The BIOS Initialization Sequence

The BIOS Initialization Sequence

A basic understanding of the BIOS is a fundamental skill for all serious computer users. While many modern computers allow you to boot directly from the media of your choice, such as an RHEL 5 installation CD or a rescue USB key, that may not be possible during your troubleshooting. Therefore, you need to know how to modify the BIOS menu to boot from
the media of your choice.

Basics of the BIOS

When you power up a computer successfully, the first thing that starts is the BIOS. Based on settings stored in stable, read-only memory, BIOS performs a series of diagnostics to detect and connect the CPU and key controllers. This is known as the Power On Self Test (POST). If you hear beeps during this process, you may have a hardware problem such as an improperly connected hard drive controller. The BIOS then looks for attached devices such as the graphics card. After the graphics hardware is detected, you may see a screen. Once complete, the BIOS passes control to the MBR of the boot device, normally the first hard drive. At this point, you should see a boot loader screen.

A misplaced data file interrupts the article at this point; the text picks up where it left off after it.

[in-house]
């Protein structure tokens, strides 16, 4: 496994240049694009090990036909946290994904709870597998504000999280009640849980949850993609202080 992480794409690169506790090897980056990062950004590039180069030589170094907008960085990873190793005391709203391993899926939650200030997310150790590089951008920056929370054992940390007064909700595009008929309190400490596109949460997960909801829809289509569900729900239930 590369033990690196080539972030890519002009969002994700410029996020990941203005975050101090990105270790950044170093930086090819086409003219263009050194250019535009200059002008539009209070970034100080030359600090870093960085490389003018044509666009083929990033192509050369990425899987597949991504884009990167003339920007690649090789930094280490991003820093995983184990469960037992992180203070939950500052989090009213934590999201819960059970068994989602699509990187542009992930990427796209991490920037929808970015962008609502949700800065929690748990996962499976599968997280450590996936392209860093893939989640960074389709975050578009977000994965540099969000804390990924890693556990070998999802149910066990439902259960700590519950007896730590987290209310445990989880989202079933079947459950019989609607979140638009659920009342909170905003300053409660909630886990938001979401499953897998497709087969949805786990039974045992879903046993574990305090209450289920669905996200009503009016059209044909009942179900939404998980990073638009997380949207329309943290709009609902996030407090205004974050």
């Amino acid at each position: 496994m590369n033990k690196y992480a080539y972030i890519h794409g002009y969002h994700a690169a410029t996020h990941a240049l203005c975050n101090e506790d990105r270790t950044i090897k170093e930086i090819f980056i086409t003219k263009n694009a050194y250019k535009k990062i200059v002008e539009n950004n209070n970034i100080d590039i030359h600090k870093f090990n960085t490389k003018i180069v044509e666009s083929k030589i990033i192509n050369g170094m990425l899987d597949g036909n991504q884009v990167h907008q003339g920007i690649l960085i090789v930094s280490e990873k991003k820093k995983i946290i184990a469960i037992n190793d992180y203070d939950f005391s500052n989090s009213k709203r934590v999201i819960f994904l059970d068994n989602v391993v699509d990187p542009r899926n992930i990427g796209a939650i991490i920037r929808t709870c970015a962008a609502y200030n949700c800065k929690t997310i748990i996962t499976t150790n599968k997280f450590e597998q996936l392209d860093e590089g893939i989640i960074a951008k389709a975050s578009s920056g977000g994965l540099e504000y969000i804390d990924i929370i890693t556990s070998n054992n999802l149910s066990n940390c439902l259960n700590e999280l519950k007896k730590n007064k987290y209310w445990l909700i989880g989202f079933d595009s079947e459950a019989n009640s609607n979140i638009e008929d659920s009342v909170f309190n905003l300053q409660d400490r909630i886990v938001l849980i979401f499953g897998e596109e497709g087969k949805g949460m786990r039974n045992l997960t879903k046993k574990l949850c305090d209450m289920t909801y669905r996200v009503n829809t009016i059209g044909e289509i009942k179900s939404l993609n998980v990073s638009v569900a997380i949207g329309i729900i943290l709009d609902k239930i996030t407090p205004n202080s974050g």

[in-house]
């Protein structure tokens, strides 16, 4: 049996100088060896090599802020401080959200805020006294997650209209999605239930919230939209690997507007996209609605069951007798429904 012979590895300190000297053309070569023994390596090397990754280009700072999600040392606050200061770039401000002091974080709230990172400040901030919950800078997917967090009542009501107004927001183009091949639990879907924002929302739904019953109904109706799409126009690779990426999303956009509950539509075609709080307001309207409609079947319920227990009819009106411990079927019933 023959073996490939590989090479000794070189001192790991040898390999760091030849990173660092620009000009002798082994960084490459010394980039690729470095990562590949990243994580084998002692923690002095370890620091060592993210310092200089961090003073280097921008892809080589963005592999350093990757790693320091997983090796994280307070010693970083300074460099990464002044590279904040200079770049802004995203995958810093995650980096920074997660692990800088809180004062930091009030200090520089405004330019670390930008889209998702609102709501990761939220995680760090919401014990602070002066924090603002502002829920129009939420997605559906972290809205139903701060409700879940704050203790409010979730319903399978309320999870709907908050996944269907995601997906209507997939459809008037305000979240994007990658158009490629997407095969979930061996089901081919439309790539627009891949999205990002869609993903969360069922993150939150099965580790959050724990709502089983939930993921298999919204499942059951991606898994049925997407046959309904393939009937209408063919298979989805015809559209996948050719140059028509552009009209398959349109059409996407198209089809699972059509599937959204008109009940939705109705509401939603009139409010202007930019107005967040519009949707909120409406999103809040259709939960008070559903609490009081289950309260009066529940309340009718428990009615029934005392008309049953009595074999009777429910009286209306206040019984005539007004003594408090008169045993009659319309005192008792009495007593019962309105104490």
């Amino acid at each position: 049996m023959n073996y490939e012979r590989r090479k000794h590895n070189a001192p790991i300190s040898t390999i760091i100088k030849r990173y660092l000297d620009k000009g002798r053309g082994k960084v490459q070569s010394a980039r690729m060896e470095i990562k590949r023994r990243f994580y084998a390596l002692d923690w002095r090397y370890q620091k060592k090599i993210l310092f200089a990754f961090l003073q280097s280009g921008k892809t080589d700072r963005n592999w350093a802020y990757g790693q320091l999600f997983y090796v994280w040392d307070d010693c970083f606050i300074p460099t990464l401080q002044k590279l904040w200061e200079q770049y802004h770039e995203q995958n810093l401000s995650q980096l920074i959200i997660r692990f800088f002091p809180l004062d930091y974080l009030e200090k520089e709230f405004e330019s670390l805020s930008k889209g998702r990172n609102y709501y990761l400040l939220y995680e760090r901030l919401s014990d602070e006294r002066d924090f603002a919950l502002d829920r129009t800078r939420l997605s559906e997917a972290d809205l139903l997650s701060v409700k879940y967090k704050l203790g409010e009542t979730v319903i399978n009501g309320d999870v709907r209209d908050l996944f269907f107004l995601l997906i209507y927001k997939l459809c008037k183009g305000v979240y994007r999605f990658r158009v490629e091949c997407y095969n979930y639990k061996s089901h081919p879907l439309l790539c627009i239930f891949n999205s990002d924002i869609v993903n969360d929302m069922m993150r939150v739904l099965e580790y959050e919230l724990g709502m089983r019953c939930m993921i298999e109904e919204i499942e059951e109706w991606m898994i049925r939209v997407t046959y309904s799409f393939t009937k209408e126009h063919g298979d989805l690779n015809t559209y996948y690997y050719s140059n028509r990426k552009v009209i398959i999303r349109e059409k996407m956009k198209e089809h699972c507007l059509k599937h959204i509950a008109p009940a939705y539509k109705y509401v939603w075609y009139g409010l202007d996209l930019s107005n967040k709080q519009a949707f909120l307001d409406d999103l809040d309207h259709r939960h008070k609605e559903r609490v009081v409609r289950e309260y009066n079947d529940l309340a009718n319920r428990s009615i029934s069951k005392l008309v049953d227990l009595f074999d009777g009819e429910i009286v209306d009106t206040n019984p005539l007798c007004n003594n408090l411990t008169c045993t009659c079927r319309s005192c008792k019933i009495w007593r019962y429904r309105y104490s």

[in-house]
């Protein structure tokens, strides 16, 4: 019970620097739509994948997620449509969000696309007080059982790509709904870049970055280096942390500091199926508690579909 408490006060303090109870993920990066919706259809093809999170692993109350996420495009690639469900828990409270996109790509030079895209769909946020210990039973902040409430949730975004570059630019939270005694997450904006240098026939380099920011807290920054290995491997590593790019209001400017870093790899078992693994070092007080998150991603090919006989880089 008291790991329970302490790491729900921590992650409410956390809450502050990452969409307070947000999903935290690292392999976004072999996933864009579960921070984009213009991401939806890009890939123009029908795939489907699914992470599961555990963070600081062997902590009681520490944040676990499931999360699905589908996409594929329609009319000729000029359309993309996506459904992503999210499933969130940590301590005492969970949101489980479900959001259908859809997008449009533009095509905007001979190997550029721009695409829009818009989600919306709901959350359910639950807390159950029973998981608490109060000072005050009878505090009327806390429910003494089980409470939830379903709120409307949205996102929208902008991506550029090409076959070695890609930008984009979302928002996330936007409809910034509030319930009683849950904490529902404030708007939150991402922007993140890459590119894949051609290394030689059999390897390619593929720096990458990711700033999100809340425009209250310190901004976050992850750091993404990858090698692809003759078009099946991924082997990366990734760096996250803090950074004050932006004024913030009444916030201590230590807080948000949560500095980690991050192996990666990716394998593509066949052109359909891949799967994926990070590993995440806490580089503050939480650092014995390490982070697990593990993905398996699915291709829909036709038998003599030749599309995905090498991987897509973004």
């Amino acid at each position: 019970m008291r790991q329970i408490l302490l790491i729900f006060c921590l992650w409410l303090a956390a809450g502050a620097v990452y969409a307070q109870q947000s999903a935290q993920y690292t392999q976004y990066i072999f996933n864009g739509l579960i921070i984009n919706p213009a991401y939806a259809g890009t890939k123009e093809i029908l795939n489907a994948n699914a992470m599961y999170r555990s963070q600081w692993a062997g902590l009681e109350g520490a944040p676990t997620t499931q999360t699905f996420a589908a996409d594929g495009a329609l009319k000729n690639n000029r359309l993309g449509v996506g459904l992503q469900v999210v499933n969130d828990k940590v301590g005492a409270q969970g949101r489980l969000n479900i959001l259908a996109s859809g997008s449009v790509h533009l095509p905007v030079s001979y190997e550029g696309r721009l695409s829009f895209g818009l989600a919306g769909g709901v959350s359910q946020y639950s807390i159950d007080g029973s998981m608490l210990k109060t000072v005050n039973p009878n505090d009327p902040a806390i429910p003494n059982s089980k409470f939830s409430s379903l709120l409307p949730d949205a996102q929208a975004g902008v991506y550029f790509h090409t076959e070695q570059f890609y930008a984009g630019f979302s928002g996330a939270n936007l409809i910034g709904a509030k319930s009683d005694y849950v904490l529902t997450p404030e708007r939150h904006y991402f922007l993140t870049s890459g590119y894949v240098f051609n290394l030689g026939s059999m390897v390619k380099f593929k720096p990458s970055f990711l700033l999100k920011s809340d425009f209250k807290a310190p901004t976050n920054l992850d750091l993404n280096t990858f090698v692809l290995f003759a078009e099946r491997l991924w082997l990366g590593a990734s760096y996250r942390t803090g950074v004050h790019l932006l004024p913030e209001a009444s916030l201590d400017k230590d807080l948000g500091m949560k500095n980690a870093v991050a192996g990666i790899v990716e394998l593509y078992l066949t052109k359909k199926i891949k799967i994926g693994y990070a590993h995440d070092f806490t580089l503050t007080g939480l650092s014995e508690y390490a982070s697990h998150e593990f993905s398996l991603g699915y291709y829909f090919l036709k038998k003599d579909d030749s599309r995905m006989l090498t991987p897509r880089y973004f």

The default boot loader is GRUB, and the first part of it is installed in the MBR of the default drive. Normally, the BIOS should automatically start the boot loader, with a message similar to: Booting Red Hat Enterprise Linux Server (2.6.18-8.el5) in 5 seconds…
If you’re working with an older PC, the BIOS can’t find your boot loader unless it’s located within the first 1024 cylinders of the hard disk, which is why the /boot partition is normally a primary partition.

BIOSs overcome this problem with logical block addressing, which is also known as LBA mode. LBA mode reads “logical” values for the cylinder, head, and sector, which allows the BIOS to “see” a larger disk drive. If you have multiple hard drives, there is one more caveat. If your drives are IDE (PATA) hard drives, the /boot directory must be on a hard drive attached to the primary IDE controller. If your drives are all SCSI hard drives, the /boot directory must be located on a hard drive with SCSI ID 0 or ID 1. If you have a mix of hard drives, the /boot directory must be located on either the first IDE drive or a SCSI drive with ID 0. However, I believe most computers used for the Red Hat exams have only one hard drive. This saves costs for the exam site and means you probably won’t have to worry about which hard drive contains the /boot

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